Optical Quantum Technologies

The New Art of Seeing and Communicating

Optical Quantum Technologies at Fraunhofer IOF

The Fraunhofer IOF is a pioneer in the field of applied research for optical quantum technologies. It offers innovative solutions for applications in science and industry wherever quantum-technological systems have the potential to enable revolutionary applications. These can be, for example, tap-proof quantum communication, low-noise quantum imaging or advanced ion traps for quantum computers. The Fraunhofer IOF is able to integrate, miniaturize and optimize systems for this purpose. Our competencies cover the entire quantum photonic process chain from modeling to system production - from basic physics to ready-to-use prototypes.

Depending on the area of ​​application, we offer our customers individually flexible solutions. In the field of quantum communication, this ranges from space-capable high-performance sources for entangled photons, to complete photonic system solutions based on adaptive optics, to lightweight telescopes for space and ground systems.

Assembly of an entangled photon source for use in Earth orbit.
Assembly of an entangled photon source for use in Earth orbit.

As the coordinator of the Fraunhofer-Leitprojekt QUILT, the Fraunhofer IOF also has outstanding expertise in quantum imaging. We develop high-power sources for photon pairs with the widest possible wavelength spread and wavelengths from the infrared to the ultraviolet range. Our system solutions open up new application fields in low-light imaging as well as in previously untapped wavelength ranges and expand the portfolio of microscopic and telescopic imaging methods.

 

Our portfolio of quantum photonics includes the following application areas:
 

  • Measurable tap-proof optical communication
  • Microscopy in undeveloped wavelength ranges
  • Optical imaging with minimal radiation dosage
  • Images and spectral analysis of scattering media, such as tissue, smoke or complex mixtures
  • Scaling of quantum computers
Quantum Imaging based on entangled photon pairs
© Fraunhofer IOF
Quantum Imaging based on entangled photon pairs

Selected projects:

Entangled photon source for tap-proof quantum communication

Scientists at the Fraunhofer Institute for Applied Optics and Precision Engineering in Jena have developed a stable, space-suitable source for entangled photons. Such connected or "entangled" photons should in future be used in secure encryption technologies (such as in so-called "Quantum Key Distribution", or QKD for short). In the photon source, a nonlinear, periodically poled crystal (ppKTP) is pumped from two sides in the arrangement of a Sagnac interferometer. The resulting spontaneous parametric fluorescence (Spontaneous Down Conversion, SPDC) in the crystal generates polarization-entangled photons in the transmitter and receiver channels. The source is under continuous development and is one of the most powerful hardware solutions in quantum communication.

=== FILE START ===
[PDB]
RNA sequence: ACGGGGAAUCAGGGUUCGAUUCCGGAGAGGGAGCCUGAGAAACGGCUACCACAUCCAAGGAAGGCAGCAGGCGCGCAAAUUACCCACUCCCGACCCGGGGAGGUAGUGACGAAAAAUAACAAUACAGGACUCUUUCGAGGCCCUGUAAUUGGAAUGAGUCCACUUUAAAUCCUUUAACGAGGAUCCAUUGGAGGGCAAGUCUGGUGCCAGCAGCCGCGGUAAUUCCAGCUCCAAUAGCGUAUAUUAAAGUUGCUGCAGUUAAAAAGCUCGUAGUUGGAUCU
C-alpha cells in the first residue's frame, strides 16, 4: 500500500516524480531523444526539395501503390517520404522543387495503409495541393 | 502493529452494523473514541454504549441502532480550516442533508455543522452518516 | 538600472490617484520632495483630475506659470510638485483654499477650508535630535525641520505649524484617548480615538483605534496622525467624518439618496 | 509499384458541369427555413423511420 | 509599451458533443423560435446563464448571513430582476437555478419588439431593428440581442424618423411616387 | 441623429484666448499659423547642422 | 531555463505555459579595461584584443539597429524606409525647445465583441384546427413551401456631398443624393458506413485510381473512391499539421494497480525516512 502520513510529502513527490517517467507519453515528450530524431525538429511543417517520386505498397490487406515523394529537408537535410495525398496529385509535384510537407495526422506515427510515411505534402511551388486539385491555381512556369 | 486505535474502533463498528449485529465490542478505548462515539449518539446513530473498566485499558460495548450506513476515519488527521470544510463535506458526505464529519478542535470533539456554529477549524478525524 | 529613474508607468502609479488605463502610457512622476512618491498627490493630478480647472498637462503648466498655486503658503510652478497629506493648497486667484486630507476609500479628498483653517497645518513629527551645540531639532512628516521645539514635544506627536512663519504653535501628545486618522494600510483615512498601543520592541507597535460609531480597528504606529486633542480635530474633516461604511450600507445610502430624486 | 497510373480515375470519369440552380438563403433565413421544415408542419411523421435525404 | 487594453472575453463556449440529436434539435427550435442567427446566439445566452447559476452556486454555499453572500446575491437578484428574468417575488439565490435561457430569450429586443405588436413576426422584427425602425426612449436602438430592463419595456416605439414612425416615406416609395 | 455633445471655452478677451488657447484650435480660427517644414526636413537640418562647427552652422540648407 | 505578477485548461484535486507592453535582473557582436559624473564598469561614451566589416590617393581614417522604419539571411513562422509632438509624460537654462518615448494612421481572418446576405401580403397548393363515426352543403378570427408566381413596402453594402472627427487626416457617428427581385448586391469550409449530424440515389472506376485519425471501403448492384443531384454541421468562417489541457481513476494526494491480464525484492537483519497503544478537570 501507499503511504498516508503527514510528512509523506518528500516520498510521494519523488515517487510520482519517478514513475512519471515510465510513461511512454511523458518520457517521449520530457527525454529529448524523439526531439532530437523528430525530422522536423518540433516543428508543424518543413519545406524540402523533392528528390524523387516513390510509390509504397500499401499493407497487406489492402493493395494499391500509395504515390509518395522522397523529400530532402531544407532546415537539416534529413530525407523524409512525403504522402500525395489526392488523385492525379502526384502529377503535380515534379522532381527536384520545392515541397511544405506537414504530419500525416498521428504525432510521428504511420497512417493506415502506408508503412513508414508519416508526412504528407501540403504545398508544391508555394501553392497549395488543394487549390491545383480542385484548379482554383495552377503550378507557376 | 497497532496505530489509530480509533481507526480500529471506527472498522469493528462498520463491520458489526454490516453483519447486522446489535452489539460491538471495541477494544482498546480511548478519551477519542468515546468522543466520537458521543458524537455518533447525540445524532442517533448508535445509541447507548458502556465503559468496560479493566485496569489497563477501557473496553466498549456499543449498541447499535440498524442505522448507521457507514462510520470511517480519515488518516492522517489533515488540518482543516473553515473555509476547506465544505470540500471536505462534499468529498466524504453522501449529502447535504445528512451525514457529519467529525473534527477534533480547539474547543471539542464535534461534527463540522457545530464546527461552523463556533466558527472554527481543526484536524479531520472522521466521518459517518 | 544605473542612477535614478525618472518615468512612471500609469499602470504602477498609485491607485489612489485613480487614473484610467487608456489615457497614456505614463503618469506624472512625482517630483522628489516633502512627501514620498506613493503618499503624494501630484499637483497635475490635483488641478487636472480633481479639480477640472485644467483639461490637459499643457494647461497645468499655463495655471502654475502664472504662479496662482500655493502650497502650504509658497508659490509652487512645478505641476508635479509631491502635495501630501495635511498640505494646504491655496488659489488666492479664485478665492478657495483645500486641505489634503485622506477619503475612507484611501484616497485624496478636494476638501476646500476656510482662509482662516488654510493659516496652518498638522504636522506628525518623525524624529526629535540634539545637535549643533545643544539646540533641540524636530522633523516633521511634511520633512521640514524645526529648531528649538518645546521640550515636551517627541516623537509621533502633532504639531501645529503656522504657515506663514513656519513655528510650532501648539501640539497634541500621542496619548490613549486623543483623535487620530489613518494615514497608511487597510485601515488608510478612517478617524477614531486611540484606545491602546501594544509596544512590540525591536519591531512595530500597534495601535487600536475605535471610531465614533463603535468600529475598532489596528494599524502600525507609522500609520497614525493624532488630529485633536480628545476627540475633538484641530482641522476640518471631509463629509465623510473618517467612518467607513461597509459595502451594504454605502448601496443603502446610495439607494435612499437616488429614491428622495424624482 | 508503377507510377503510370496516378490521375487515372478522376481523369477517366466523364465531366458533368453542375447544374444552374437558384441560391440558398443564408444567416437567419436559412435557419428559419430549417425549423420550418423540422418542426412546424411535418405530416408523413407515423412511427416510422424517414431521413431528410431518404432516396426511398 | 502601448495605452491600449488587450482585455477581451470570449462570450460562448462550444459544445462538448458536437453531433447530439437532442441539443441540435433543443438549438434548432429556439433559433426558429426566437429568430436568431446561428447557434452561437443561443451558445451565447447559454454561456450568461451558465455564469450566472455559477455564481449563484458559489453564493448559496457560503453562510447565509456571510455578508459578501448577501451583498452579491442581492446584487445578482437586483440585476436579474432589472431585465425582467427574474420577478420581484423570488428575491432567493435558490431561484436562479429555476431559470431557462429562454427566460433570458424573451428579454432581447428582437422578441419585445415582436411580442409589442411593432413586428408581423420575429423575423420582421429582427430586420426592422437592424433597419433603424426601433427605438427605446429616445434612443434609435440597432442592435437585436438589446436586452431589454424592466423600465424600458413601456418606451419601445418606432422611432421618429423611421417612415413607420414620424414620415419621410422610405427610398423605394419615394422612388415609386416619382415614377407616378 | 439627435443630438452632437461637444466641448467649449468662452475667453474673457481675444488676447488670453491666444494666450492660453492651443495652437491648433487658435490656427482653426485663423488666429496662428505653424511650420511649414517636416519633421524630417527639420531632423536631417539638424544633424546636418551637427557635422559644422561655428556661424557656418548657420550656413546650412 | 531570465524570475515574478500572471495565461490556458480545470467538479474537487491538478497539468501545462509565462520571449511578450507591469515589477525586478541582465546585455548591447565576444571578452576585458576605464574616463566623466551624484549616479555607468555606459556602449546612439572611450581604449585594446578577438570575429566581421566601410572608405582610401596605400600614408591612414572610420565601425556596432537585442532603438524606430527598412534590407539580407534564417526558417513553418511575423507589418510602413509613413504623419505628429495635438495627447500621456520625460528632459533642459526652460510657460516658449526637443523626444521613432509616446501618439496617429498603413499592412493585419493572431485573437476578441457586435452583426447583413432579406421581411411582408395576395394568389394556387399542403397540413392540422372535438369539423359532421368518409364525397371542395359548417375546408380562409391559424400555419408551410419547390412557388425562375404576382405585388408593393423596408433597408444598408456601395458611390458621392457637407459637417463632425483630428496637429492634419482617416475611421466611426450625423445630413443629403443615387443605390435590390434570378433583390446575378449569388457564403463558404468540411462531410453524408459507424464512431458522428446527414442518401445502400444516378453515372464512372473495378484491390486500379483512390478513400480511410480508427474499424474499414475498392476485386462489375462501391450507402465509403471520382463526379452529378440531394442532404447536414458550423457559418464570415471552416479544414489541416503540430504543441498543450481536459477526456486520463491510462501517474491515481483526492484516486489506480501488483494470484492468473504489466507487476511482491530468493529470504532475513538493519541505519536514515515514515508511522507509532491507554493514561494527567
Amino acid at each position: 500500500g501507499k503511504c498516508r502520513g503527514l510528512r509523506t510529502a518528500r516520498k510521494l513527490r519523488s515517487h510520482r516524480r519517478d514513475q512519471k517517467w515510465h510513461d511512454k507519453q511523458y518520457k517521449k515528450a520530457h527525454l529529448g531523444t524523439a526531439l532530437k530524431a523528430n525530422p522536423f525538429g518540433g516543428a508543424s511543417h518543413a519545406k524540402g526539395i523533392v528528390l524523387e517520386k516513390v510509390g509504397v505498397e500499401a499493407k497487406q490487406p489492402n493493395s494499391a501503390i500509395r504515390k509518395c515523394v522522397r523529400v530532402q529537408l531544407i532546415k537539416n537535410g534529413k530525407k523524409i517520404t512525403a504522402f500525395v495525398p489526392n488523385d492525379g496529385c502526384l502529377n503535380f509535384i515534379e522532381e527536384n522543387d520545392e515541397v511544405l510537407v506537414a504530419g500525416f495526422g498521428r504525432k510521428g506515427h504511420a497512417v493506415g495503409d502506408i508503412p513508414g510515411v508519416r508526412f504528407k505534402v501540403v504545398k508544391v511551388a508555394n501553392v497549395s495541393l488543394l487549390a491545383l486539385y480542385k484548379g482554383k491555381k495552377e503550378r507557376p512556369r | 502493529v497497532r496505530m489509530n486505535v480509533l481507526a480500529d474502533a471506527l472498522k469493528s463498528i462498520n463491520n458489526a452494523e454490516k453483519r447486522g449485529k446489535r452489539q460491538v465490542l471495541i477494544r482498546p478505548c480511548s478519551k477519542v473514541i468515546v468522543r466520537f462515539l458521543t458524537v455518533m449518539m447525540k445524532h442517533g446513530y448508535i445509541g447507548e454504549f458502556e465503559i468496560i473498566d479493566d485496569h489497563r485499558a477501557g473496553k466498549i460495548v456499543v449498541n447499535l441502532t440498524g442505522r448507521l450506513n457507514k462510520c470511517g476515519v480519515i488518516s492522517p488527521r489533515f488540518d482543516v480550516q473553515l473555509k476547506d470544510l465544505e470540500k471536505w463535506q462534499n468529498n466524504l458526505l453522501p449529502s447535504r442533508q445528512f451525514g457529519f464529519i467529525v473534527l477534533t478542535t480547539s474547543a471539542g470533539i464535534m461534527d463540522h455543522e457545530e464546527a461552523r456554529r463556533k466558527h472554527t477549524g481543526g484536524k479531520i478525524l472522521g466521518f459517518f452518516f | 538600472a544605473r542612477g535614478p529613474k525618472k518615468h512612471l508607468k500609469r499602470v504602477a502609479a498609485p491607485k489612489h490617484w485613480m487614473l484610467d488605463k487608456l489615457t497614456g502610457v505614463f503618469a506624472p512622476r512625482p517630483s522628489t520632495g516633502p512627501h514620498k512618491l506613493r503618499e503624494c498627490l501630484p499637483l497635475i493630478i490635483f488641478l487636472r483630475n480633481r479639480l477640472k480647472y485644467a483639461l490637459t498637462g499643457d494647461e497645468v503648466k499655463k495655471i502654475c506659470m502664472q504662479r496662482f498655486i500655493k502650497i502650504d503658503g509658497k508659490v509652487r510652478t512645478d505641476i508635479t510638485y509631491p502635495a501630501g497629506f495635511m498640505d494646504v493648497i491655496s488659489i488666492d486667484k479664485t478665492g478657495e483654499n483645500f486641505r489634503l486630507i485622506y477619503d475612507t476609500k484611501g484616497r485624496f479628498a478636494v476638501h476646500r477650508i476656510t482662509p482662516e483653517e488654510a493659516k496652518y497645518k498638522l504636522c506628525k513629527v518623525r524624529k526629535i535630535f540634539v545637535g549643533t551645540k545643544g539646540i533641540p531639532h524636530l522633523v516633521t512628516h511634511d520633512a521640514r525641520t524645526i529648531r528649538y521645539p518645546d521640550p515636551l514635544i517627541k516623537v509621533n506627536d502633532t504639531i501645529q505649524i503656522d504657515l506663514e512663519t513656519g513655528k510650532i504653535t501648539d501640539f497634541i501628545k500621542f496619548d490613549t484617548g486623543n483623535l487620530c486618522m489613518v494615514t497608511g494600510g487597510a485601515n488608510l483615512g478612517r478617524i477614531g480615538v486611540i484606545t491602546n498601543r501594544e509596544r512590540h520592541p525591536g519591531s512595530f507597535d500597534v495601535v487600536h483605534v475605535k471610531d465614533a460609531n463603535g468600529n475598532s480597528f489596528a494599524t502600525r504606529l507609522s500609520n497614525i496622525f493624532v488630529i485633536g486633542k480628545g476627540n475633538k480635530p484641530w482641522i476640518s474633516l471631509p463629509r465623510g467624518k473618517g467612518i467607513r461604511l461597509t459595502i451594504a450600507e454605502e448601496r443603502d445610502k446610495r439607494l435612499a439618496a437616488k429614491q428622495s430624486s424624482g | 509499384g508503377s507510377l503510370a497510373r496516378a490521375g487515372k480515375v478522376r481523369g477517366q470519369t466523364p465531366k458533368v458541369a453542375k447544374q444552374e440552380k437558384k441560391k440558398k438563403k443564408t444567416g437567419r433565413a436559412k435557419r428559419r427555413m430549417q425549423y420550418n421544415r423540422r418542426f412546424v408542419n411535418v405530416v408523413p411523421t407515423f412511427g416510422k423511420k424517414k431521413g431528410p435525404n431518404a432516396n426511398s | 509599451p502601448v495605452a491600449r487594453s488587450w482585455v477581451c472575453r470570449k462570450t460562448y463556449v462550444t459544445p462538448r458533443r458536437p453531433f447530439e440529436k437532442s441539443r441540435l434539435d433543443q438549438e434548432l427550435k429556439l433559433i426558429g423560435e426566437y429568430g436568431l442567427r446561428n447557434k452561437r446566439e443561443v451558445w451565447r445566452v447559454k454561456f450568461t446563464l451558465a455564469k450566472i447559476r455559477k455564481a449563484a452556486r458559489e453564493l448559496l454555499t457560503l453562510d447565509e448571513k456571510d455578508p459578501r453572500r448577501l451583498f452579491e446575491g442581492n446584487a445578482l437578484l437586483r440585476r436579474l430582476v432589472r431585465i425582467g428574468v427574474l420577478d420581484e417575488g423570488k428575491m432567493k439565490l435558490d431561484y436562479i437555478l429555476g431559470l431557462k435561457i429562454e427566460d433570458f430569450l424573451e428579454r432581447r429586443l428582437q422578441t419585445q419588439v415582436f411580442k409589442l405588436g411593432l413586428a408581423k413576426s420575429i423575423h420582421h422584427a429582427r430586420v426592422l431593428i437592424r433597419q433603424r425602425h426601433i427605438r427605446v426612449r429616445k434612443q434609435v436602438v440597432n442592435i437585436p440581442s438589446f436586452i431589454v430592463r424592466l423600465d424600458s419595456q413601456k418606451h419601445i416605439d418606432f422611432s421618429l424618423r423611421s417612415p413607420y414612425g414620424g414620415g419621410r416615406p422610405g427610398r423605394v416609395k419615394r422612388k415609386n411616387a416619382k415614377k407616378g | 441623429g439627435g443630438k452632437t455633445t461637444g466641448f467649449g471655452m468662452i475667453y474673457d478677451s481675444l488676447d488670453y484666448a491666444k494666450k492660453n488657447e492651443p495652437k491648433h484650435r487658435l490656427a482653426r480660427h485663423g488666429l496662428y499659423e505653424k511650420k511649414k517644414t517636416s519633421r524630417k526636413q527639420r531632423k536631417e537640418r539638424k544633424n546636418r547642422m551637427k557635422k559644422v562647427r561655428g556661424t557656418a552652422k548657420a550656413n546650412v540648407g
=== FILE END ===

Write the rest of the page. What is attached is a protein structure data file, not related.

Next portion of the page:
Further information about the entangled photon pair source

© Fraunhofer IOF
© Fraunhofer IOF
© Fraunhofer IOF

As part of the QuNET initiative, the first quantum-secured videoconference between the Federal Ministry of Education and Research (BMBF) and the Federal Ministry for Information Security (BSI) was demonstrated in Bonn in August 2021.

Also included: a further development of the entangled photon source.

The focus of the QuNET work is the so-called "quantum key exchange", also known as QKD (short for "Quantum Key Distribution"). QKD enables the exchange of symmetric keys whose security can be quantified. The BSI is supporting the QuNET initiative and is preparing accompanying and independent test criteria in international cooperation.

Further information on QuNET and the technologies used
Press release: First quantum-secured videoconference between two federal authorities


The operating principle of the entangled photon source for quantum communication

Quantum imaging for the medical domain

Fraunhofer scientists have now developed a new method allowing light-sensitive samples to be observed for a longer time period with higher resolution. This technology is particularly relevant for the field of life sciences, since it allows to image tissue with particularly high contrast and information, without damaging or even destroying cells. This is made possible by quantum technology. Using a so-called "single crystal set up", the scientists were able to generate quantum images and videos.

The advantages of quantum physics for imaging applications are being investigated at the Fraunhofer IOF as part of the QUILT (Quantum Methods for Advanced Imaging Solutions) project.

Laboratory setup for generating quantum images.
© Fraunhofer IOF
Quantum Imaging Setup: This robust one-crystal setup allows you to examine an object in ultraviolet (UV) or infrared (IR) with simultaneous detection in the sensitivity range (VIS) of advanced silicon technology. Central to this quantum technological application is a special crystal, which allows the generation of two entangled photons at different wavelengths (UV, VIS).
Image of the happy-face template.
© Fraunhofer IOF
First test object for quantum imaging with "undetected light": An amplitude mask in the form of a happy face serves as the first examination object to demonstrate the scheme of quantum imaging technology. The happy face is illuminated with light of a certain wavelength 1.
Representation of the quantum image of the Happy Face
© Fraunhofer IOF
Quantum image of the amplitude mask in the form of a happy face. The image is generated on a camera with light of a specific wavelength 2, which differs significantly from the illumination light. Nevertheless, due to the entanglement of the two light rays (Einstein's "spooky action at a distance"), the image is visible on the camera. It is also possible to map phase objects.

The operating principle of quantum imaging